"Well done!" Gillies exclaimed again. The tail wagged a little, but not too much. Praying that his message log wasn't destroyed, Gillies summoned up Sublight's message again. It worked, and this time he ran through all the codes, using up a precious five minutes of his remaining life support. But it was worth it. The DOG's command language was surprisingly sophisticated when groups of words were used, and it hinted at equally sophisticated capabilities.

"DOG! DESTROY . . . ENEMY . . . ENGINE . . . CONTROL . . . PANELS . . . IN . . . VISUAL . . . RANGE . . . AND . . . RETURN!"

The DOG detached itself, and sped over to the engine room. Gillies watched in fascination as it moved to each panel, and a cutting lance shot out of its nose, melting through the armored covers of key fiber junctions. Then, a blue claw went in, and came out festooned with broken fibers and the Xene's curious half-sentient chips, their metallic blood boiling out into vacuum. Luminescent trails on the panels died. When the second-last panel dimmed, Gillies skin crawled as the ship's screen pulsed and died. When the last panel faded into darkness, his stomach told him he was in zero g. The artificial gravity was off and the ship was no longer accelerating.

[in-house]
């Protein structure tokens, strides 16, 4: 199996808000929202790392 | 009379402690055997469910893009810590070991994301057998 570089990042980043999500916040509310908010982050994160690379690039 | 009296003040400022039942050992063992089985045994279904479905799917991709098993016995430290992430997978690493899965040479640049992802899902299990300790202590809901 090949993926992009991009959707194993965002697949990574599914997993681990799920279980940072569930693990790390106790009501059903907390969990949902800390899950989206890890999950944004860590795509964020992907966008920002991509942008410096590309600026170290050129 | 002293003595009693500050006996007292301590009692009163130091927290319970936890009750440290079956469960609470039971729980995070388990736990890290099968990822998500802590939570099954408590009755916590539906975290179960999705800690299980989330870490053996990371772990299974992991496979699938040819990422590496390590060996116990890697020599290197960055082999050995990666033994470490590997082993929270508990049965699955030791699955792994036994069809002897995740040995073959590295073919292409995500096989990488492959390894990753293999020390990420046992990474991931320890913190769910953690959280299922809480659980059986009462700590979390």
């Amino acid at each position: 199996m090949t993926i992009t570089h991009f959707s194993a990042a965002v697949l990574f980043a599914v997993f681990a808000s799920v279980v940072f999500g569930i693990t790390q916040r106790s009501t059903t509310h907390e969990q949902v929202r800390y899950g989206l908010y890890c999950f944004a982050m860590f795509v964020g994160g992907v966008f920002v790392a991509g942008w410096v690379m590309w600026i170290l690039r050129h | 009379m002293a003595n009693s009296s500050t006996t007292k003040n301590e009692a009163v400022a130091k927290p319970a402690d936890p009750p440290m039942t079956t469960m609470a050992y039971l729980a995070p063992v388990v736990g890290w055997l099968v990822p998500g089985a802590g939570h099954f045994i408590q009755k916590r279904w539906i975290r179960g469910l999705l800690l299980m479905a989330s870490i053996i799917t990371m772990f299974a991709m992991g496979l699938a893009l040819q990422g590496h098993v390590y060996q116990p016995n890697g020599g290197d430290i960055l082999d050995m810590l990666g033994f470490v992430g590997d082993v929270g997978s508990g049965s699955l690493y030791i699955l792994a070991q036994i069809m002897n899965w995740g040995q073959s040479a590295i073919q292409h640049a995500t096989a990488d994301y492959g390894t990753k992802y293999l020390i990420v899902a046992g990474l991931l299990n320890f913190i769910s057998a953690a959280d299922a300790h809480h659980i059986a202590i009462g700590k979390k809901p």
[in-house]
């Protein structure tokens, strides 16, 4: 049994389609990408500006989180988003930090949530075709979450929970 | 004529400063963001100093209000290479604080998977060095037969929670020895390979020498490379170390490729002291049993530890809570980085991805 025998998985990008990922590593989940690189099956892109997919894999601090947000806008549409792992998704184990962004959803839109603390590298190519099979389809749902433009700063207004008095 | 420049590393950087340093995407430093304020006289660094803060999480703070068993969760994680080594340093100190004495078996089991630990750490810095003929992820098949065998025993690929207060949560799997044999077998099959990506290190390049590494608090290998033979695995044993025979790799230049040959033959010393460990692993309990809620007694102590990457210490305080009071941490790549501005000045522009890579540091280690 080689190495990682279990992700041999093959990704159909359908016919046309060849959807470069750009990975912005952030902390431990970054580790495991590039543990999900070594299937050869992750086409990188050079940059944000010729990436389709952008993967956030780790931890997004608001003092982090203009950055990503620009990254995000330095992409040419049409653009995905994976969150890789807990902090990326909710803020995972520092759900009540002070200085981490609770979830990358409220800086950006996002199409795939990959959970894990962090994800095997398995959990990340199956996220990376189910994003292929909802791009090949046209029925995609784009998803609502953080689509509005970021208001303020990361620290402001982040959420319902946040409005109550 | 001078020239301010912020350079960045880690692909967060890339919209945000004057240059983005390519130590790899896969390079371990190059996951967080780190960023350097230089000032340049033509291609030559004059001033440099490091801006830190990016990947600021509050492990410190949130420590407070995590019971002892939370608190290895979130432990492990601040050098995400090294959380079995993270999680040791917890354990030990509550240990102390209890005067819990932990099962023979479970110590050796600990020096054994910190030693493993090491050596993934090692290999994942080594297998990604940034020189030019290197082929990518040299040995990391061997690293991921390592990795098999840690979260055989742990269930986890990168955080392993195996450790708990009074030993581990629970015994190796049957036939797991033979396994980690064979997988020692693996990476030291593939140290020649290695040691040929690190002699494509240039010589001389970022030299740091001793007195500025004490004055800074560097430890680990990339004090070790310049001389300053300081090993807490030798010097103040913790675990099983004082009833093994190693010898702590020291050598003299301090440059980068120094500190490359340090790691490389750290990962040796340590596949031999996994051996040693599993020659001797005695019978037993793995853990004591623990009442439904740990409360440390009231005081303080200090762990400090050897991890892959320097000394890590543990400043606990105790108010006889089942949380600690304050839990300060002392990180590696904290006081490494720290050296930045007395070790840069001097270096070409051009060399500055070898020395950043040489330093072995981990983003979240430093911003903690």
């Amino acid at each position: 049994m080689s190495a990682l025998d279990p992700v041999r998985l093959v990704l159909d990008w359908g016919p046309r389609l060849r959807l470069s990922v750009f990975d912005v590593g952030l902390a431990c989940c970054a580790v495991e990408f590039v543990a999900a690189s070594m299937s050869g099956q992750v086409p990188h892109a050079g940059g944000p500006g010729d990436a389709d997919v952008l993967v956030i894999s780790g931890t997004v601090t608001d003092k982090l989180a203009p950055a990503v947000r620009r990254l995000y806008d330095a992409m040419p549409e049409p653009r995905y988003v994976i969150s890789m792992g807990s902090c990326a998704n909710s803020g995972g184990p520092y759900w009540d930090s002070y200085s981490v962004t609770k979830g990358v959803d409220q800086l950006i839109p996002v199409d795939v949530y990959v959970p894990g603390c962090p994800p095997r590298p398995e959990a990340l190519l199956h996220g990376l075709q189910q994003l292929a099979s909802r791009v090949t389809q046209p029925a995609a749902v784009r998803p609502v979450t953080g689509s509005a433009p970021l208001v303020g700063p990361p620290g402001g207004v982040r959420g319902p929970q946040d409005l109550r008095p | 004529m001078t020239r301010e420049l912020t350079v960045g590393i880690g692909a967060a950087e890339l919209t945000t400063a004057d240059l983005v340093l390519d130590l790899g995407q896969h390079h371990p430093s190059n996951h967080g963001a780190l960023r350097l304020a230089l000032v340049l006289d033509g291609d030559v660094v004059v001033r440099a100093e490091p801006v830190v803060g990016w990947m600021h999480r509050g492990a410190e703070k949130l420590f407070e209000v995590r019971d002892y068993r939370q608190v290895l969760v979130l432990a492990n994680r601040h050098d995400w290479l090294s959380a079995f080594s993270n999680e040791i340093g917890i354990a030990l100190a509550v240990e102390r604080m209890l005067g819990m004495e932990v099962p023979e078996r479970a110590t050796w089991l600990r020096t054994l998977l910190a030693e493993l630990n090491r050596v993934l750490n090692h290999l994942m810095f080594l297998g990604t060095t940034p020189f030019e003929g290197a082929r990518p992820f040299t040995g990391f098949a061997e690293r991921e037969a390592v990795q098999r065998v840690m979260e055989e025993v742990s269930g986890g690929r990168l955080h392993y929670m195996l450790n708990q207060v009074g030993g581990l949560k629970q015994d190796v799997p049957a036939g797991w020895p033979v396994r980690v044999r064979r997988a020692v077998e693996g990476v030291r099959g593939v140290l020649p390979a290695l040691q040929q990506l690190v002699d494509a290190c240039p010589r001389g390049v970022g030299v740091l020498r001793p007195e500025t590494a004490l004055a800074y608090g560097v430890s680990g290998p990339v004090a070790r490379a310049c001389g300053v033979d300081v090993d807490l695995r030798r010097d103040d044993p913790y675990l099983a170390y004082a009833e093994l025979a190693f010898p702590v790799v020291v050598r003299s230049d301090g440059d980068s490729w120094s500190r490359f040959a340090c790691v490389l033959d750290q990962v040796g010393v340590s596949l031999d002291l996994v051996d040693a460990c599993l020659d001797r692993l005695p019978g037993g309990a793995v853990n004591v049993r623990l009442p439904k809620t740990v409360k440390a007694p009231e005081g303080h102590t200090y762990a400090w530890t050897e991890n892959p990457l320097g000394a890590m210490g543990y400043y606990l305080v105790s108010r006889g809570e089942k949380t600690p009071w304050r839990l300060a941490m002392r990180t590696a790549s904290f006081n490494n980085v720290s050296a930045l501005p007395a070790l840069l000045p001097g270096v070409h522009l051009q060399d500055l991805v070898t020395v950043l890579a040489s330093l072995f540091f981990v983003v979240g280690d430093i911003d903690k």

The DOG jetted back, and reconnected. Gillies smiled and nodded at it.

"GOOD . . . DOG! Very good!"

The rest of the battalion shuttles would intercept all the sooner now, maybe even soon enough to save Gillies's platoon. They could even be landing now, for all he knew. But it was too late for him. The suit said he had less than five minutes of atmosphere left, and they'd never get to him in time. Wearily, he tried to think of something he could do, something to add to the simple equation of not enough air and a broken suit. Salvage atmos tanks from one of his dead marines back in the hold? He couldn't get to them. He was too tired, and he couldn't move anyway. He might as well just go to sleep . . .

With a jerk, he twitched himself awake, and checked the telltales again. The suit had cut him to half pressure—he wasn't getting enough oxygen. He couldn't think. There was the DOG, maybe it could get him the atmos tanks, but once again, he couldn't think of the commands. His head felt like he'd just gone through a gravity flux. He couldn't remember the commands, the commands. Only the one Sublight thought was funny, though Gillies didn't know why. Maybe it was Sublight's joke, and it wasn't a real command, but it sounded like just the right thing for the situation.

Half unconscious, Gillies muttered the command that would save his life.

"Lassie. Get help."